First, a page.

Boston Review
table of contents
new democracy forum
new fiction forum
rave reviews
writers’ guidelines
bookstore locator
literary links


Search this site or the web Powered by FreeFind

Site Web


Table of Contents
Summer 1996 Vol. XXI No. 3

About the contributors to this issue

Flatness and Fairness Joseph Bankman and Barbara Fried
An examination of the faulty foundations and unjust effects of the flat tax.
Responses to Reviving Unions by Stephen Lerner
By All Means Lynn Williams
Call of the Streets Wade Rathke
From the Bottom Up Staughton Lynd
Deliverance? Richard A. Esptein
Workplace Democracy Elaine Bernard
Necessary Complements Joel Rogers
Where Do We Begin? Madeline Talbott
Unions/Communities Bill Wylie Kellermann
What Labor Movement? Mike Miller
Building Foundations Katherine Sciacchitano
First Things First Richard Locke
New Organizations Peter Cervantes-Gautschi
A Moral Message Bill Fletcher, Jr.
The Right Tools Mark Erlich
Full Service Unionism Thomas A. Kochan
Still Point, Turning World Janice Fine
Lerner Responds
The Guardian Angel of the Private Life (poem) Jorie Graham
Hands Off Clitoridectomy Yael Tamir
What our revulsion reveals about ourselves.
A Conversation with Stanley Plumly Lisa Meyer
Now That My Father Lies Down Beside Me (poem) Stanley Plumly
Abortion's Past Maureen Paul
Before Roe, abortion providers operated on the margins of medicine. They still do.
Caps (poem) Kay Ryan
Dennett's Strange Idea H. Allen Orr
Natural Selection: Science of Everything, Universal Acid, Cure for the Common Cold...
A Second Nature Alan A. Stone
Antonia's Line reimagines life, after patriarchy.
Poet's Sampler David Lehman introduces Beth Gylys
The Time of Reading Sven Birkerts
A meditation on the fate of books in an impatient age.
Pierced (poem) April Bernard
Procedurals (poem) April Bernard

Poetry Reviews

Richard Howard The Vixen W. S. Merwin
Donald Revell Crash's Law Karen Volkman
Bin Ramke The Dream of the Unified Field Jorie Graham

Fiction Reviews

James Hynes My Soul to Keep Judith Hawkes
Edwin Frank The Information Martin Amis
Marc Romano Self-Portrait with Woman Andrzej Szczypiorski


Malcolm Farley Auden Richard Davenport-Hines
Maureen Seaton The Only World Linda Hull
Mary Jo Bang Pieces of Shadow: The Selected Poems of Jaime Sabines Jaime Sabines, translated by W. S. Merwin
Mark Wunderlich The Ghost of Eden Chase Twichell
Eric LeMay The Afterimage Phillis Levin
Timothy Donnelly Wild Kingdom Vijay Seshadri
Timothy Donnelly Elephant Rocks Kay Ryan
Paul Lentz That Kind of Danger Donna Masini
Don Hymans Approximate Darling Lee Upton
Barbara Fischer Worldling Elizabeth Spires
Joseph Shea Last Orders Graham Swift
Erik Rieselbach Blake Peter Ackroyd
Erik Rieselbach Piano Pieces Russell Sherman
Edwin Frank On Grief and Reason Joseph Brodsky
Edwin Frank The Object Stares Back: On the Nature of Seeing James Elkins
Rosemary Pepper Whom the Gods Love Kate Ross
Edwin Frank Proper Name and Other Stories Bernadette Mayer
Alice Clapman Live Girls Beth Nugent
Katherine Browning Love's Work Gillian Rose

Editor's Note:
In our April/May issue, Stephen Lerner -- a labor organizer for 20 years -- made an impassioned case for a new union organizing strategy. Designed to arrest the decline of labor and restore unions as a force for social justice, Lerner's proposal had three essential elements: To promote workers' living standards, unions would organize whole regions and industries; to turn back relentless attacks from employers and advance a constructive social vision, unions would adopt a more militant posture, with a central place for civil disobedience and direct action; to take full advantage of recent changes in AFL-CIO leadership, this new militancy would be organizationally linked to the labor movement, and make use of its considerable resources.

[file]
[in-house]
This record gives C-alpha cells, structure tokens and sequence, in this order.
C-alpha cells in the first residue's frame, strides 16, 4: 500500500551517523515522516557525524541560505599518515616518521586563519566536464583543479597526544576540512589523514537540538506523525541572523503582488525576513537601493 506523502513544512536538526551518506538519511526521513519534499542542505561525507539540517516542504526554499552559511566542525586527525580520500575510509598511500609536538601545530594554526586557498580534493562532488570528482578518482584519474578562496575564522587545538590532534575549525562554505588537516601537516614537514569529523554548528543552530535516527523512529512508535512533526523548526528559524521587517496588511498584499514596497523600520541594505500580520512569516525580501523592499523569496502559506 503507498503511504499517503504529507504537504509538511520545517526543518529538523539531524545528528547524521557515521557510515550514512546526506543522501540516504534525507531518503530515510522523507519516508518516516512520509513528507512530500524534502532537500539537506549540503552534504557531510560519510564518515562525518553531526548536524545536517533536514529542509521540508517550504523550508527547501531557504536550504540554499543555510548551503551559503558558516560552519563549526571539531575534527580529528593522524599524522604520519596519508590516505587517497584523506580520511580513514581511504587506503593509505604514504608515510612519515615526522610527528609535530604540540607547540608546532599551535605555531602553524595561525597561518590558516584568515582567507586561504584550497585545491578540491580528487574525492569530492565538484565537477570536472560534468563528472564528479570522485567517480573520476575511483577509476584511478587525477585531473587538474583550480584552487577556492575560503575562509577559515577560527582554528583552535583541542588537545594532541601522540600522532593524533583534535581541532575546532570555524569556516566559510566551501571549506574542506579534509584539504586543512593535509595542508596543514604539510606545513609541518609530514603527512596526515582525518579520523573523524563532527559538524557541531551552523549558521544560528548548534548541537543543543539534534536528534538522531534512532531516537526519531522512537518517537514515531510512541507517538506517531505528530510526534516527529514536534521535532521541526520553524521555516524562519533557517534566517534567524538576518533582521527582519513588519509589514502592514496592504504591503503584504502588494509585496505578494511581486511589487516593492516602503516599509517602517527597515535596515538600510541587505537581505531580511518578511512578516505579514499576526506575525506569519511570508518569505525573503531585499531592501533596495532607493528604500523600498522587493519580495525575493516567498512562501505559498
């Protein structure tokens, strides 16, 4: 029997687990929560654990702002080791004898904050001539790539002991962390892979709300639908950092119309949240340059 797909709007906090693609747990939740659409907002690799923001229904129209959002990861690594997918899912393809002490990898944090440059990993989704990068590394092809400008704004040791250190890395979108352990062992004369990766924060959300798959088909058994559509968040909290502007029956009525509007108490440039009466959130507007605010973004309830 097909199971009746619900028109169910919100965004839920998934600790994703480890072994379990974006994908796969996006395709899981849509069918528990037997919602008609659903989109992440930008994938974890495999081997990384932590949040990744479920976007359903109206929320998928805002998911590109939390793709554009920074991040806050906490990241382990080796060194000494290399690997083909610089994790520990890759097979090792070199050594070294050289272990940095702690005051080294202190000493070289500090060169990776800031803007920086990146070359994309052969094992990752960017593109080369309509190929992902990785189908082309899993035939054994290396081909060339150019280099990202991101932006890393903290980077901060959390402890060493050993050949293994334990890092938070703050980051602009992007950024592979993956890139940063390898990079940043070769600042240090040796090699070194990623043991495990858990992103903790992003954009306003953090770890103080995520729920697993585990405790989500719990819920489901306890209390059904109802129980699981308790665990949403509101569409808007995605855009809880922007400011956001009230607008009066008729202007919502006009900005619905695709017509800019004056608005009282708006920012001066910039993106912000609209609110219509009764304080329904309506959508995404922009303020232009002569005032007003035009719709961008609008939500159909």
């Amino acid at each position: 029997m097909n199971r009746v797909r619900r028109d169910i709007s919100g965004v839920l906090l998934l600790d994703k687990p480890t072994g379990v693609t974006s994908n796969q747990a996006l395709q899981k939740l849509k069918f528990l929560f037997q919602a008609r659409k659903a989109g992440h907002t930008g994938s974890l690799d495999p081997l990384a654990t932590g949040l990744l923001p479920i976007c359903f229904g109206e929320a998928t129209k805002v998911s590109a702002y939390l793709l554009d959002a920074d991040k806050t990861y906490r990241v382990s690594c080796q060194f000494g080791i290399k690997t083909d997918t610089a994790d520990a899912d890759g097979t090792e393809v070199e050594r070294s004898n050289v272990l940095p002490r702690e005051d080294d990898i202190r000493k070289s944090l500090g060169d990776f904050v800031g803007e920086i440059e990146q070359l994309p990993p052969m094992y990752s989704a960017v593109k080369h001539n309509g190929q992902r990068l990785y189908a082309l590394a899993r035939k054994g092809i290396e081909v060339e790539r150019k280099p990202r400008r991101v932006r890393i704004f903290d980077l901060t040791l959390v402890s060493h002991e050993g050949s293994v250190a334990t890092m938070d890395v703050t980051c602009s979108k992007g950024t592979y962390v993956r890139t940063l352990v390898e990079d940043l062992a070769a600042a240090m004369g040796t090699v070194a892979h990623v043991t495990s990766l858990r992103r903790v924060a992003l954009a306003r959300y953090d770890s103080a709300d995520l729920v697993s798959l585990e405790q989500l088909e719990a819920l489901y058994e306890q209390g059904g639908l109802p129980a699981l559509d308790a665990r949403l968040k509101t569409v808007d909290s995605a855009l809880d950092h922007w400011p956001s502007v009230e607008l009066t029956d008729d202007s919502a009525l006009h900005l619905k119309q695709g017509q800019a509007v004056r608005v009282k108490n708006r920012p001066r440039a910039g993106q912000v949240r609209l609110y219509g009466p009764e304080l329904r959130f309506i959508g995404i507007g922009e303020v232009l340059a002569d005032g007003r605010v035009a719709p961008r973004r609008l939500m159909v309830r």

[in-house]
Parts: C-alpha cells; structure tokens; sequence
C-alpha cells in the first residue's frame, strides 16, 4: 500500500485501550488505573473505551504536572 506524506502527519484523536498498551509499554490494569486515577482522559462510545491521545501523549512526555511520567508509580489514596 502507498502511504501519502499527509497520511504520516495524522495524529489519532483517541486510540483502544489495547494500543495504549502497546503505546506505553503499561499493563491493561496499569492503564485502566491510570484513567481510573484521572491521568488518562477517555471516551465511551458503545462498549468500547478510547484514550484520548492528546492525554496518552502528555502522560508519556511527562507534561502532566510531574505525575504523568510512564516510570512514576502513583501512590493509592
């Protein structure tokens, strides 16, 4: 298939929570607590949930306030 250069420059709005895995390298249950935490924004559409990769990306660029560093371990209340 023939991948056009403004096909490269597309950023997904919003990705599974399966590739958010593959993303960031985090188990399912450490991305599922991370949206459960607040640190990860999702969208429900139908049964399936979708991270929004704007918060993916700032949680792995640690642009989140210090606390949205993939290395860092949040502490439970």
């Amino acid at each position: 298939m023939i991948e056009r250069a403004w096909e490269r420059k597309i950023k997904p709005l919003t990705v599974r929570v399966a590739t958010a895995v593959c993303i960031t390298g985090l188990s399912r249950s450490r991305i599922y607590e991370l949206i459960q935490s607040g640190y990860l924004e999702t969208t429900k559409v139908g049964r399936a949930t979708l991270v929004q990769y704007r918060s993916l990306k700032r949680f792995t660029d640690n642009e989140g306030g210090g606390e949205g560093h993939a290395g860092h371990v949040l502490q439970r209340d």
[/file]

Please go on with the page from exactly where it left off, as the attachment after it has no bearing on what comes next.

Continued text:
In this issue, we publish replies to Lerner's article from union organizers, community activists, and analysts who write about American labor. Though generally supportive of Lerner's proposal as one direction for labor, they ask whether Lerner is strategically and tactically too single-minded, and whether he expects too much from the current structure of the labor movement. Broadly speaking, they urge a more diversified portfolio of strategies, greater attention to community links, and less reliance on the labor movement's official leadership. Lerner, in reply, wonders whether his critics fully appreciate the urgency of labor's situation.

Before the debate on politics, we have Joseph Bankman and Barbara Fried on tax policy. Immediately focused on flat tax proposals -- popularized during Steve Forbes' 15 minutes of political fame -- their essay addresses the requirements of fairness in tax policy, rejecting the easy identification of fairness with equal rates for all that drives popular flat-tax arguments.

In their emphasis on distributive ethics, Bankman and Fried share much with Lerner, who urges that a more militant organizing posture be animated by a conception of social justice -- of a fair distribution of the benefits and burdens of social cooperation. And this common foundation highlights the great task we now face: to bring political and policy debates together, within a common framework of philosophical convictions about justice.

--Joshua Cohen

Copyright Boston Review, 1993–2005. All rights reserved. Please do not reproduce without permission.

 | home | new democracy forum | fiction, film, poetry | archives | masthead | subscribe |